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12:25 pm
Thu October 24, 2013

Is Eastern State Penitentiary Really Haunted?

Inmates once were hooded so they would not be recognized by guards or other inmates, allowing for anonymity upon release. Eyeholes were allowed in hoods circa 1890, but prisoners were still not allowed to communicate.
Courtesy of Eastern State Penitentiary

With its looming, gloomy high stone walls, crumbling corridors, and stark cells that once housed thousands of hard-core criminals, Eastern State Penitentiary certainly looks haunted. Its 142-year history is full of suicide, madness, disease, murder and torture, making it easy to imagine the spirits of troubled souls left behind to roam its abandoned halls.

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Shots - Health News
11:46 am
Thu October 24, 2013

What's The Real Deadline For Buying Health Coverage?

Which date should be circled on your insurance calendar?
iStockphoto.com

Originally published on Tue October 29, 2013 6:56 am

Under the Affordable Care Act, nearly everyone will be required to have health insurance. If they don't, they'll have to pay the federal government a tax penalty.

But it turns out this is a case where there are deadlines, and then there are hard deadlines.

And with the federally run health insurance exchange at HealthCare.gov so mired in technology problems, figuring out the what counts as a real deadline has become a very hot topic.

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NPR Story
11:21 am
Thu October 24, 2013

Music From The Show

  • Parachute, “The Other Side”
  • St.
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Transportation
11:04 am
Thu October 24, 2013

In Almost Every European Country, Bikes Are Outselling New Cars

A mechanic repairs a bike at Calmera bike shop in Madrid in September. As car sales slump across Europe, bicycle sales in Spain are outpacing cars — a trend seen across much of the Continent.
Pablo Blazquez Dominguez Getty Images

Originally published on Thu October 24, 2013 1:11 pm

We know that Europeans love their bicycles — think Amsterdam or Paris. Denmark even has highways specifically for cyclists.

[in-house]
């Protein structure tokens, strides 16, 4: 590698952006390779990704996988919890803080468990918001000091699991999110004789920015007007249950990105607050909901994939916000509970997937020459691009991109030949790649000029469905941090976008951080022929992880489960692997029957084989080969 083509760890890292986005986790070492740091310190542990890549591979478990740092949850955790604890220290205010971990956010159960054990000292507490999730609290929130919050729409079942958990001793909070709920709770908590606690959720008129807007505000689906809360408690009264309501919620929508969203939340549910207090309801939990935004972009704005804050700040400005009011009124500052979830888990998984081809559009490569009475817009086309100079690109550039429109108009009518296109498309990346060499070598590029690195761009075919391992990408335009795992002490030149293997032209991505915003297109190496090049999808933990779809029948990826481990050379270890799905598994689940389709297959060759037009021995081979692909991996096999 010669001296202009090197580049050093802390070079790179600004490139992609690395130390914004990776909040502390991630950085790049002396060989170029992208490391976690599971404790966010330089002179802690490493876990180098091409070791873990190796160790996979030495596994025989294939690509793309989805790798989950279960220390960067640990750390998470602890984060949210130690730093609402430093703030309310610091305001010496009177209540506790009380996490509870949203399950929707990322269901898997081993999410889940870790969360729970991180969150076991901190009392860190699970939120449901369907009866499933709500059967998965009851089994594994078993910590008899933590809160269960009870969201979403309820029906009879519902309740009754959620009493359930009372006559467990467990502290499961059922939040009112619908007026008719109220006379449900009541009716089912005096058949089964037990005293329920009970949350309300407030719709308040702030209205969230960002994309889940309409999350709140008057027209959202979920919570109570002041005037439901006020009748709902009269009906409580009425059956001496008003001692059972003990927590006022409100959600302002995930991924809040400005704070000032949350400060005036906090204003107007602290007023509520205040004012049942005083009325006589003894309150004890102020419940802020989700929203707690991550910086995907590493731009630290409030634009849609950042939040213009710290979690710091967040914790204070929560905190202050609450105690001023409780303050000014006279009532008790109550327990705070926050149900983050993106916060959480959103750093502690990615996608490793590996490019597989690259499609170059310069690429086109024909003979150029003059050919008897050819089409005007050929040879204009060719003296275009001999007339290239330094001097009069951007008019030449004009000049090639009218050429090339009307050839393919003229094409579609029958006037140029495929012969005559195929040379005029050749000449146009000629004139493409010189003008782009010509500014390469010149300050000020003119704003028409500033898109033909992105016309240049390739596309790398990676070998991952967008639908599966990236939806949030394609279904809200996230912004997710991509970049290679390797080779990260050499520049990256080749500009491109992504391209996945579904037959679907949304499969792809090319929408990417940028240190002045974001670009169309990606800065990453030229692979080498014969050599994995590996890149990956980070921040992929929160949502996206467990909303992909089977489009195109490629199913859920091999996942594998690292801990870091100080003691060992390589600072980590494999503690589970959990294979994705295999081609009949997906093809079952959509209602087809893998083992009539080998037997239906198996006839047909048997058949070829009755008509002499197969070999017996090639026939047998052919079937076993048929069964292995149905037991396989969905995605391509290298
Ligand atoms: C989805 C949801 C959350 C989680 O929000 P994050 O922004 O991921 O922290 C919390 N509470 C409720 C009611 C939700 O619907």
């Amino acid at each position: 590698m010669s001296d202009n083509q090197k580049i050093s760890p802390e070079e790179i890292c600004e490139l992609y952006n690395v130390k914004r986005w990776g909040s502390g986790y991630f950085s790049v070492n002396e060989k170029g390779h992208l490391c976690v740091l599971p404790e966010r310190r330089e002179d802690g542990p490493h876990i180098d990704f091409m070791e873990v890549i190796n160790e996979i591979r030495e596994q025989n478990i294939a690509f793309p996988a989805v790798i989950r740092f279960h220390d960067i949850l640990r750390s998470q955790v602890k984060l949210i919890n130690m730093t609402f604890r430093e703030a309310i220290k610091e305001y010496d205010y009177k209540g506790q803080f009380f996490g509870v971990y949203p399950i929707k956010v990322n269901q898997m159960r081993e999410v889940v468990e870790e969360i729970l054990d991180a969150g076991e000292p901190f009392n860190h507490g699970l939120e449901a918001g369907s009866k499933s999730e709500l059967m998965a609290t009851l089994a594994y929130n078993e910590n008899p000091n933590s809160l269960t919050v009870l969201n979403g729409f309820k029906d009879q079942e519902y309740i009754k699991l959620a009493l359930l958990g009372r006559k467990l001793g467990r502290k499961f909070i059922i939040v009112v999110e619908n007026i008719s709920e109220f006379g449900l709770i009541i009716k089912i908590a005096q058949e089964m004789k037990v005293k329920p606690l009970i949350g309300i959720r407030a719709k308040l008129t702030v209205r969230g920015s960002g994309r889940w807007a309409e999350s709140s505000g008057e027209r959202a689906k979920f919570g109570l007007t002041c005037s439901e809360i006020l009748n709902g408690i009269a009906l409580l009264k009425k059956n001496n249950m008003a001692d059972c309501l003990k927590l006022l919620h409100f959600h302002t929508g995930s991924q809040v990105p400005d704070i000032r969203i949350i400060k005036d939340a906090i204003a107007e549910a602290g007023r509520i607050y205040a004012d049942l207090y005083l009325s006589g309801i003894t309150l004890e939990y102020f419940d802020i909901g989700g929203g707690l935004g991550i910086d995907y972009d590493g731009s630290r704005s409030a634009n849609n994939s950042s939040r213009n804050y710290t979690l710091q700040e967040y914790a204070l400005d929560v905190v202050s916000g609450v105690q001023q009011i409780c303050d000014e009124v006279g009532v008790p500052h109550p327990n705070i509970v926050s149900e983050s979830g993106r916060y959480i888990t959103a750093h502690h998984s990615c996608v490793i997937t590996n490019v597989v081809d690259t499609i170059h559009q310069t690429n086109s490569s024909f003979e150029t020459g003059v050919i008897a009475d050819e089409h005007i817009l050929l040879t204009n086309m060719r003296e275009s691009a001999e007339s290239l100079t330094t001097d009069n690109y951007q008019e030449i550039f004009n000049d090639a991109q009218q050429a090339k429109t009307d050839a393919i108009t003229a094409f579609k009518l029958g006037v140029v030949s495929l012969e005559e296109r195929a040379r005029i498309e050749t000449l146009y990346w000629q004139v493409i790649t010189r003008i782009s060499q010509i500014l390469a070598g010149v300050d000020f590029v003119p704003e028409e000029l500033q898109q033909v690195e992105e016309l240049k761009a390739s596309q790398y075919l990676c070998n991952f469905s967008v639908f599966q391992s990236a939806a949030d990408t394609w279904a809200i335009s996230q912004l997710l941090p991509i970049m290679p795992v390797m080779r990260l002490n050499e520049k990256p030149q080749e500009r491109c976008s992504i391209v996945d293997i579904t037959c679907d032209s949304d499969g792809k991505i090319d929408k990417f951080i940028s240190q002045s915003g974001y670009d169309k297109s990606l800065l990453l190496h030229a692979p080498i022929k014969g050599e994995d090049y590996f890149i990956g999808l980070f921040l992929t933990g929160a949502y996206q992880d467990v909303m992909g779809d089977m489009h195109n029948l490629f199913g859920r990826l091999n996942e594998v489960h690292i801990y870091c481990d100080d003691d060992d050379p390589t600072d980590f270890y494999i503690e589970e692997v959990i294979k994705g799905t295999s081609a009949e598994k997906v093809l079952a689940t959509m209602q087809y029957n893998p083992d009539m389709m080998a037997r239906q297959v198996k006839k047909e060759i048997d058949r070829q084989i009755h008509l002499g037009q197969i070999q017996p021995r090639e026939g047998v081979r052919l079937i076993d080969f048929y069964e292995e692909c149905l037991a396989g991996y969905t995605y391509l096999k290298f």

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Parallels
10:56 am
Thu October 24, 2013

Are Afghanistan's Schools Doing As Well As Touted?

An Afghan child writes on a blackboard at a school built by German troops in a refugee camp on the outskirts of Mazar-e-Sharif. The number of students enrolled in Afghan schools has skyrocketed since the fall of the Taliban at the end of 2001.
Farshad Usyan AFP/Getty Images

Originally published on Thu October 24, 2013 3:25 pm

It's one of the most touted "positive statistics" about Afghanistan: Today, there are 10 million Afghans enrolled in school, 40 percent of them female.

Under the Taliban, about 1 million boys and almost no girls were attending schools. Western officials routinely point to the revived education system as a sign of success and hope for the future.

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The Two-Way
10:51 am
Thu October 24, 2013

VIDEO: In Space, A Single Hair Can Move You

Movie Interviews
10:35 am
Thu October 24, 2013

Historian Says '12 Years' Is A Story The Nation Must Remember

Chiwetel Ejiofor plays Solomon Northup, a free black man in upstate New York who was kidnapped into slavery in 1841 and won his freedom 12 years later. The film 12 Years a Slave is an adaptation of Northup's 1853 memoir.
Jaap Buitendijk Fox Searchlight

Originally published on Thu October 24, 2013 12:46 pm

"We love being the country that freed the slaves," says historian David Blight. But "we're not so fond of being the country that had the biggest slave system on the planet." That's why Blight was glad to see the new film 12 Years a Slave, an adaptation of an 1853 memoir by Solomon Northup. Northup was a free black man who was kidnapped into slavery in 1841 and won his freedom 12 years later. "We need to keep telling this story because it, in part, made us who we were," Blight tells Fresh Air's Terry Gross.